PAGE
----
*NURSING > EXAM > NRNP 6566 / NRNP6566 Advanced Care of Adults in Acute Settings I Week 9 Knowledge Check | Questions  (All)

NRNP 6566 / NRNP6566 Advanced Care of Adults in Acute Settings I Week 9 Knowledge Check | Questions and Verified Answers | Latest 2020 / 2021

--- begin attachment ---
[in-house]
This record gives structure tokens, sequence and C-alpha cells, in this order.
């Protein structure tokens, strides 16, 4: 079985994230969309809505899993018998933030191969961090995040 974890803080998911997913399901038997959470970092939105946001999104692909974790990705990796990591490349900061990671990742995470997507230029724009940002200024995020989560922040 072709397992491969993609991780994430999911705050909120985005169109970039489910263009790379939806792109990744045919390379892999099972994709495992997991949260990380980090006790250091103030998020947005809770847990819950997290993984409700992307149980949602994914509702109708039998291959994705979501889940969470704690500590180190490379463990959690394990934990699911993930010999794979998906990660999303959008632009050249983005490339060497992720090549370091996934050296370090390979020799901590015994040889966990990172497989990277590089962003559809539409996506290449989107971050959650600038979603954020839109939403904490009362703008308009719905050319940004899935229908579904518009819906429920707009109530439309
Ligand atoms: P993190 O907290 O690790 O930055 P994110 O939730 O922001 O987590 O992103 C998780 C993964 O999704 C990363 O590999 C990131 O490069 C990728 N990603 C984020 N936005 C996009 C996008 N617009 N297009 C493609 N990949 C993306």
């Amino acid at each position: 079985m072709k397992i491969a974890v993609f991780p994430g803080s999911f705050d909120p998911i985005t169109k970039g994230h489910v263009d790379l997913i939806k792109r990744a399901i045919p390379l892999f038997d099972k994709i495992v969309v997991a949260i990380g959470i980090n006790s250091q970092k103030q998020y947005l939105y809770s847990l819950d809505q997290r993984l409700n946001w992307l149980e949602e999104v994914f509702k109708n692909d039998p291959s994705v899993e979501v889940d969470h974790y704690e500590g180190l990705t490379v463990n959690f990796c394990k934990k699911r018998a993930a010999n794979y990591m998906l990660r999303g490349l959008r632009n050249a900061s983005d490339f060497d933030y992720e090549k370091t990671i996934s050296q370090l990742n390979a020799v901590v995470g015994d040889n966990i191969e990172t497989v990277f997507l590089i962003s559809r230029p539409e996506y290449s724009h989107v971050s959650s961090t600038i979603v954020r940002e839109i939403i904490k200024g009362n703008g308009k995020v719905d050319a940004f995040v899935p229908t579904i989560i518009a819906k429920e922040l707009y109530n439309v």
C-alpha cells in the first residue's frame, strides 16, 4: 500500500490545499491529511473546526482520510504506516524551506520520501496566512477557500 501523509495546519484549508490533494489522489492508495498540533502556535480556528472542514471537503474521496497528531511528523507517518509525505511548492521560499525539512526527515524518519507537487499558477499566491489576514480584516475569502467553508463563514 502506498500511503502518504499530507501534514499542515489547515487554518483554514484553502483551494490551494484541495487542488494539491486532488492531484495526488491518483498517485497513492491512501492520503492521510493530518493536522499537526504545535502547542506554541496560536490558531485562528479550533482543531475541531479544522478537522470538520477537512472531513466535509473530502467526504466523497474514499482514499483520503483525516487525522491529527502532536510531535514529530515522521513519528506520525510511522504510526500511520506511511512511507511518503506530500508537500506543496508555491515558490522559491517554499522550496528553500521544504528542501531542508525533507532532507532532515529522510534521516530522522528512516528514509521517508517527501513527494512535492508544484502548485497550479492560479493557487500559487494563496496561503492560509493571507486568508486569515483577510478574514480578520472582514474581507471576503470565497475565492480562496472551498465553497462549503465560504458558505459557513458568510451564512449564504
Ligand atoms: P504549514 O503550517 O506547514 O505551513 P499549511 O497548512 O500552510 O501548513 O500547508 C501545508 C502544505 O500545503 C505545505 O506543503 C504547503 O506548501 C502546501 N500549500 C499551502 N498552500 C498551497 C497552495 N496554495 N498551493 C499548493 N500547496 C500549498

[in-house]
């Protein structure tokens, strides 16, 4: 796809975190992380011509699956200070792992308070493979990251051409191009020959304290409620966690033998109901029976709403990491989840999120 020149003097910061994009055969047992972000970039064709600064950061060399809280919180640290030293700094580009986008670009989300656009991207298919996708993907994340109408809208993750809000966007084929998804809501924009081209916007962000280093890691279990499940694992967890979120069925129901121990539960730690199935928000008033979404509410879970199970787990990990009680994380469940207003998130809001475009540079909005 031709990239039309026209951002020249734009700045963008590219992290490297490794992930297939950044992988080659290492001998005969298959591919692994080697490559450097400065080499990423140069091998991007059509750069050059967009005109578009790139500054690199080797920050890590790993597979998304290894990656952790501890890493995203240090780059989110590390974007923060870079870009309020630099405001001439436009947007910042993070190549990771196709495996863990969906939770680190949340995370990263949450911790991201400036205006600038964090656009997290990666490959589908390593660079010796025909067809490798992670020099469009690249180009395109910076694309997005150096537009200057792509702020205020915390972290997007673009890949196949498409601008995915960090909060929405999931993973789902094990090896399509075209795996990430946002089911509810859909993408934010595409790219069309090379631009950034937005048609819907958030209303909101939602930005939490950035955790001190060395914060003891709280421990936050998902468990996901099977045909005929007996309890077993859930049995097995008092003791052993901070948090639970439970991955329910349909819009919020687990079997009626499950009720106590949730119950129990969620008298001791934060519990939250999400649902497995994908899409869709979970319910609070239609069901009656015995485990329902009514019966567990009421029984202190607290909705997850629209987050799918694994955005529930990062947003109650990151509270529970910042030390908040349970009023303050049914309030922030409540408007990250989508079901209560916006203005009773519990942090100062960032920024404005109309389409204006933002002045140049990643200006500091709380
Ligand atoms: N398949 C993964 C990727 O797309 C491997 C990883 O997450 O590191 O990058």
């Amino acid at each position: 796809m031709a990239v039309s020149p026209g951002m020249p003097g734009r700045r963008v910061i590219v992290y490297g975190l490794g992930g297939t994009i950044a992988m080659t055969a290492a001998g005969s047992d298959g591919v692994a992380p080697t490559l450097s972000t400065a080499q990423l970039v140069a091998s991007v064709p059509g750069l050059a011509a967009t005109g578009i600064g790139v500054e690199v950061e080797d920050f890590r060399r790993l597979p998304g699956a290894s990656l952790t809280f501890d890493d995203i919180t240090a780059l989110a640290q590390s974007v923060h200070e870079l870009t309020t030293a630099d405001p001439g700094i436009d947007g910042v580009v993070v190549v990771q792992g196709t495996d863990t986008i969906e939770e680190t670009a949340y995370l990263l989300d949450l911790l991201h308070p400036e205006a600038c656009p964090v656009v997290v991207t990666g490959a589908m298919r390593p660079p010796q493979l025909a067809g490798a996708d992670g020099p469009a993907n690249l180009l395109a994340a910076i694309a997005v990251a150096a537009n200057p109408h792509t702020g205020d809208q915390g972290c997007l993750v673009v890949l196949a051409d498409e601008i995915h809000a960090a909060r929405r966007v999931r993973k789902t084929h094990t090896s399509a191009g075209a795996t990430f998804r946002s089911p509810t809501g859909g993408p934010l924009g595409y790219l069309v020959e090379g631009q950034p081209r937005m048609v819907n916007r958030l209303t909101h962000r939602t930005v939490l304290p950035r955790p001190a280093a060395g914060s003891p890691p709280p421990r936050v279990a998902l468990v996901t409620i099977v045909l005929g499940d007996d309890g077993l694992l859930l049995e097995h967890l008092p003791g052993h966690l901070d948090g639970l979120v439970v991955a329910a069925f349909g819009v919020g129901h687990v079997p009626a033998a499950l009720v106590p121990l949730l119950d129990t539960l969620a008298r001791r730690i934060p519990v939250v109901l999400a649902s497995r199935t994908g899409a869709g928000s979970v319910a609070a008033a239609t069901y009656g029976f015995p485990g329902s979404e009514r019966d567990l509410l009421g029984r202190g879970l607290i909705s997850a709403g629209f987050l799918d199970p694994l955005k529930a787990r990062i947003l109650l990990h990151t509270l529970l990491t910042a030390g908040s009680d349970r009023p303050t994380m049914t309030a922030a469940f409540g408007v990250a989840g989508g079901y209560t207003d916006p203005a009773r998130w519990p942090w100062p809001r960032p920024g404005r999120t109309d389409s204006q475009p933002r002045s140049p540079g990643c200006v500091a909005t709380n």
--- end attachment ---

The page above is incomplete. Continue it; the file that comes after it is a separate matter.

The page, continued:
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NRNP 6566 / NRNP6566 Advanced Care of Adults in Acute Settings I Week 9 Knowledge Check | Questions and Verified Answers | Latest 2020 / 2021 • Question 1 What factors are considered whe... n making empiric antibiotic decisions? Apply those factors to a patient with suspected acute otitis media. Correct Answer: Once a clinical diagnosis is made based on patient symptoms and exam findings, factors that assist in making empiric antibiotic decisions include the most common bacteria that cause this type of infection, the patients immunocompetence status, knowledge of any recent antibiotic use, past medical history, and recent health history, The most common bacterial pathogen for acute otitis media is streptococcal pneumoniae followed by haemophilus influenza and moraxelia catarrhalis. If the patient has a competent immune system and no previous antibiotics in the past 30 days, then amoxicillin or amoxicillin / clavulanic acid would be considered the best first line treatment. If the patient had been on amoxicillin for a throat infection two weeks ago, then a different antibiotic such as cefdinir or cefuroxime (considered second line antibiotic) would be selected now. It would be assumed that the bacteria causing the acute otitis is not sensitive to the amoxicillin that was given previously. Also, the cephlosporins have more activity against gram negative bacteria (such as H. Influenza and M. Catarrhalis) then amoxicillin does. Recent inpatient hospitalizations or more than two episodes of acute otitis media in the past few months may also indicate the need to choose a second or third line antibiotic because of suspected resistance to the first line drug (amoxicillin). • Question 2 A 42 year old female has a severe bacterial infection. She is being treated with a broach spectrum IV drug. The drug is administered too rapidly causing hypotension, flushing and itching over the upper portion of her chest, neck, and face. What antibiotic is likely responsible for these symptoms? Correct Answer: Vancomycin is the likely culprit in causing these symptoms. This is common-ly referred to as “red man” syndrome. These are caused by histamine relief when vancomycin is infused too rapidly. • Question 3 A 72 year old male is admitted to the hospital from his long term can facility after complaints of dyspnea and cough for 1 week. He was diagnosed with a COPD exacerbate and started on azithromycin. He has had little improvement after 3 days on this antibiotic. His past medical history includes hypertension, COPD, and hyperlipidemia. Current medications include lisinopril, atrovastatin, salmeterol, and albuterol inhaler. Current symptoms include fever, chills, productive cough, and worsening dyspnea. Current vital signs T 101.6 HR 92. RR 20 BP 138/82. O2 saturation is 96% on 4L of O2 Chest x-ray shows consolidation in the left lower lobe CBC and CMP are all within normal limits. How would you manage this patient? [Show More]

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